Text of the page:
|Healing a Blind Man, Brian Jekel|
Blindness is used in Scripture as an example of an individual’s lost spiritual condition. For instance, Paul tells us in Romans that the Jewish people were spiritually blind in not recognizing the Messiah. On another occasion Paul speaks of sinners who cannot see God but are searching for Him by feeling for Him. Isaiah in a passage that is clearly Messianic equates the coming of Christ to the coming of light to men in darkness.
The Apostle John tells us the story of an encounter Jesus had with a blind man one day. The apostles were eager to fix the blame while Christ was eager to display God’s power. Our Saviour spit on the ground, mixed clay, anointed the blind man’s eyes, and literally sent (Siloam) him to wash it off in a specific pool of water. The result of this man’s faith and obedience coupled with the power of the Holy Spirit flowing through Christ resulted in a complete reversal of the man’s natural blindness and he came seeing. Just before healing the blind man in this fashion Christ announced yet again, I am the light of the world. (John 9:5) Clearly this story is an illustration of Scriptural salvation available through Christ via the Holy Spirit when we exercise our faith in Christ with simple obedience.
To a very real extent this blind man’s story is the story of all of us. We were all darkened by sin until by the grace of God the light of the glorious gospel shone, and the day star arose in our hearts. In almost every case of which I am aware this illumination - while empowered by the Holy Spirit using the Scriptures - was facilitated by human intervention. Someone handed you a tract. Someone invited you to hear the evangelist. Someone knocked on your door with an offer of salvation. Someone brought your name repeatedly before the Throne of Grace in intercessory prayer. Someone opened up the Scriptures and took you step by step through the plan of salvation and lead you to place your faith in Christ. Scripture, history, and experience show us that God chooses to use men to advance His Kingdom and share His Gospel with the lost. This is an undeniable fact. We do not mix the clay or apply a poultice of our own devising. We do not send the blind where we wish. We do not in any way heal them. Yet it is through our human instrumentality that others come to see the Sun of Righteousness arise with healing in His wings. (Malachi 4:2)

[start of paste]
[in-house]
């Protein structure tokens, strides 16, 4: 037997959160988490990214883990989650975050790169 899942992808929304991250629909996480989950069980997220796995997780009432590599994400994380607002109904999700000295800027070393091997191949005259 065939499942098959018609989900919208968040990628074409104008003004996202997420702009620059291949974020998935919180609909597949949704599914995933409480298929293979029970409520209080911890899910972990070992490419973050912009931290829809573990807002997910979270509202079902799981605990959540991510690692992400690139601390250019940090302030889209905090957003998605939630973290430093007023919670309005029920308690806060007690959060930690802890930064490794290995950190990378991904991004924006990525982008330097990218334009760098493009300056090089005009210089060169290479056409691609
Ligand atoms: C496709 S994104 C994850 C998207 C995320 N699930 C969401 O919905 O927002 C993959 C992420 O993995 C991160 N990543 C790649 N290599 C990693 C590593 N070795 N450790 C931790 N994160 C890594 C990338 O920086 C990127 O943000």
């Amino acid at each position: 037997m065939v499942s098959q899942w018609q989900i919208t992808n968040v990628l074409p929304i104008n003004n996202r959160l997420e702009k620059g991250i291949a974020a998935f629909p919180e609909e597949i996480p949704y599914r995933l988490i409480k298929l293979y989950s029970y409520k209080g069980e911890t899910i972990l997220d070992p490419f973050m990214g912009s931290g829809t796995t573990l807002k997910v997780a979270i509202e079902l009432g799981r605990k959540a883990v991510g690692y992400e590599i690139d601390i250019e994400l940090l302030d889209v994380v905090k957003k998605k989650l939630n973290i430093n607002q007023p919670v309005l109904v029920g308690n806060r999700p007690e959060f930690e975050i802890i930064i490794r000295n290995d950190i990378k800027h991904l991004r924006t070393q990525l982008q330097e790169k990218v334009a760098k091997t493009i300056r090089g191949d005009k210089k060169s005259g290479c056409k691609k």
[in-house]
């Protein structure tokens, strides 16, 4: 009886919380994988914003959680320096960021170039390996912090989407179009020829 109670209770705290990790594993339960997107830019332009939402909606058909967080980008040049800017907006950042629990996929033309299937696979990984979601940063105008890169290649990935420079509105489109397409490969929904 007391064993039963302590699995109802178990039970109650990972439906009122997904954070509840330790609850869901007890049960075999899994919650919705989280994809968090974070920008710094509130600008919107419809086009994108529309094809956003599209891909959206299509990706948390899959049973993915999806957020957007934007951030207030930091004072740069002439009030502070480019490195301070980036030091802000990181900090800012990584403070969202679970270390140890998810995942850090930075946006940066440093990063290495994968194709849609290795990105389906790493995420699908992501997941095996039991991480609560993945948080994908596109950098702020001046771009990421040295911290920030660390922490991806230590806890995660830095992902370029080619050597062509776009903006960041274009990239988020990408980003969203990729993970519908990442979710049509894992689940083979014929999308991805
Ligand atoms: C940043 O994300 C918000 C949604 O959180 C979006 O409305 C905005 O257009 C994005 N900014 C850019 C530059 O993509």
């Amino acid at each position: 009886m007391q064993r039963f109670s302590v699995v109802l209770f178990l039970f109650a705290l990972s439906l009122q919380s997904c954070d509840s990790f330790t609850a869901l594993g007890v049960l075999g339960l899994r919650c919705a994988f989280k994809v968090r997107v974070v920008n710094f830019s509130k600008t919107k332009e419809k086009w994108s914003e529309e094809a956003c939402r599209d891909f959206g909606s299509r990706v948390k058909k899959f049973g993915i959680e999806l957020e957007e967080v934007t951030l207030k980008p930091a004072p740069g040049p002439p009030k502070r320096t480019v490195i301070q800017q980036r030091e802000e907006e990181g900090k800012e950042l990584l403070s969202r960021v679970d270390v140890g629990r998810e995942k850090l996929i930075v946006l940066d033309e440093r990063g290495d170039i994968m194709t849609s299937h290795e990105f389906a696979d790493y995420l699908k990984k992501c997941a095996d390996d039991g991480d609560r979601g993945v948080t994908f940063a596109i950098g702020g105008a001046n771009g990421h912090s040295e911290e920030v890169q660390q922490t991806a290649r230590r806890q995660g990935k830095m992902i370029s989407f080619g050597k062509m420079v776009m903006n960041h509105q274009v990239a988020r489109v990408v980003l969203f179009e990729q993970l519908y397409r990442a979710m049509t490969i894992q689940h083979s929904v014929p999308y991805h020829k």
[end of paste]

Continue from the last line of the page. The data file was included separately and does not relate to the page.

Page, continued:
Often when such wondrous sights are revealed for the first time to the spiritually blind the result is a great love, affection, and even loyalty to the man God used to bring them healing for their sin sick soul. This in no way detracts from the glory of the Great Physician. In actuality, it only adds to the sweetness of our earthly spiritual relationships. Paul admonishes the wayward Corinthians as dear sons in one verse and in the next explains why they have such a relationship: For though ye have ten thousand instructors in Christ, yet have ye not many fathers: for in Christ Jesus I have begotten you through the gospel. (I Corinthians 4:15) Christ did the saving but He used the human instrument of Paul in so doing, and that resulted in a warm relationship between God’s man and the people he had reached.
It is also true there can be a danger here. Sometimes this great affection and loyalty between the people of God and the man of God who has been instrumental in their salvation and spiritual growth can result in an unwitting blindness to the flaws of their spiritual father and mentor. The old phrase “Love is blind” has a great deal of truth. Consequently, when those whom we love as fathers in Christ are clearly seen to be in error by others less emotionally attached it is not rare to find still a great loyalty and affection amongst those whom God enabled that man to reach.